This has been a very interesting assignment for me especially since I view this area of face to face teaching as one of the areas for self-improvement.
In a face to face environment, I pride myself on knowing the students; knowing their strengths and weaknesses, knowing their abilities, knowing their triggers and knowing how to 'hook' them. In this way, I struggle to document this on paper as I have a very good understanding of next steps for each of my students. I am working on this!
The need for effective, clear and concise formative and summative assessments makes much more sense to me in an online environment. In most cases, face to face conferencing is not going to happen in a blended or online course so therefore it is of paramount importance to share feedback, allow time - and a means - for reflection and guidelines for evaluation and assessment.
Below I have listed several factors that I believe would need to be considered when implementing formative and summative assessments:
Language: Instructions can be challenging at the best of times so there's a need to simplify the instructions as much as possible. have to be clear - and accessible - for all learners no matter their language, special need(s) and/or intellectual ability. Using captions and transcripts can help with this.
Expectations: In an online and blended environment, different learners from a variety of backgrounds may expect less or more. Setting clear expectations from the outset is extremely important, especially with regard to quality of work produced, due dates and priorities.
Tech Ability: there will always be a wide range of abilities so instructions and tasks need to be carefully worded to be just as applicable to the weakest, non-techy individual as well as avoiding being too patronising for the self-confessed geeks.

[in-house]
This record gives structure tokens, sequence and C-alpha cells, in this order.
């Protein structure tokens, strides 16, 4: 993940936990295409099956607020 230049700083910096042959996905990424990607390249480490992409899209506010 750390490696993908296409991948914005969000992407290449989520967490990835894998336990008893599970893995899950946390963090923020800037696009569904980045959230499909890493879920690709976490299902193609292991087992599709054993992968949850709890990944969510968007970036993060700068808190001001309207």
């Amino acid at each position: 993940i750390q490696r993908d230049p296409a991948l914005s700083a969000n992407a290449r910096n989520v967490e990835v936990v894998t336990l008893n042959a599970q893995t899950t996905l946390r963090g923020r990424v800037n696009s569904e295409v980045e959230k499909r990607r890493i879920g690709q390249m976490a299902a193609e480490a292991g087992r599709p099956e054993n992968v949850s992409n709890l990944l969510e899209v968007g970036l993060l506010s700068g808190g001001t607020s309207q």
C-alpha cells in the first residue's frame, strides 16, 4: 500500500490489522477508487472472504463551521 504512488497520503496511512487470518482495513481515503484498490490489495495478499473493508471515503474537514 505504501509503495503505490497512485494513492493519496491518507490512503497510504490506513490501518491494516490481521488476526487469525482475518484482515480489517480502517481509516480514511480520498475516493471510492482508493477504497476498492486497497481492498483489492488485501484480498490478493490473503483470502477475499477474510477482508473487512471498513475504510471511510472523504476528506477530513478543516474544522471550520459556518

Connectivity: Internet speed and country/state/school restrictions need to be taken into consideration as some districts block certain tools and certain tools require high bandwidth...
Flexibility: All Web2.0 tools need to be viewed as temporary - especially the free ones. As creators get bored, add new features and possibilities, move onto other projects or change the conditions and costs, other similar online tools may need to be used instead. The assessments need to be flexible enough to allow for changes and individual student preferences.
Timing: Online and blended students require flexibility in when and how assignments can be assessed. The ability to get asynchronous as well as synchronous feedback means that students and teachers can access assignments and communicate across time zones and around other commitments such as family and work.
Confidence: Many different learners with varying needs and abilities means that confidence - or lack of -could be a factor. Providing a support network or buddy system is a great way to alleviate these issues.
2. Online vs. face to face Venn Diagram
3. Collaborative Presentation of Web2.0 Tools
4. Designing an online discussion
5. Establishing an Accessible Social Presence
6. Designing a comprehensive Assessment Plan
7. Online Course Syllabus
8. Reflection: iNACOL Standards for Quality Online Teaching
Hello, I am Tony Potts, the Director of Digital Learning, PK-12 ICT Coordinator, ICT teacher and technology integration specialist at GEMS World Academy, Dubai. Please feel free to ask me ANY questions...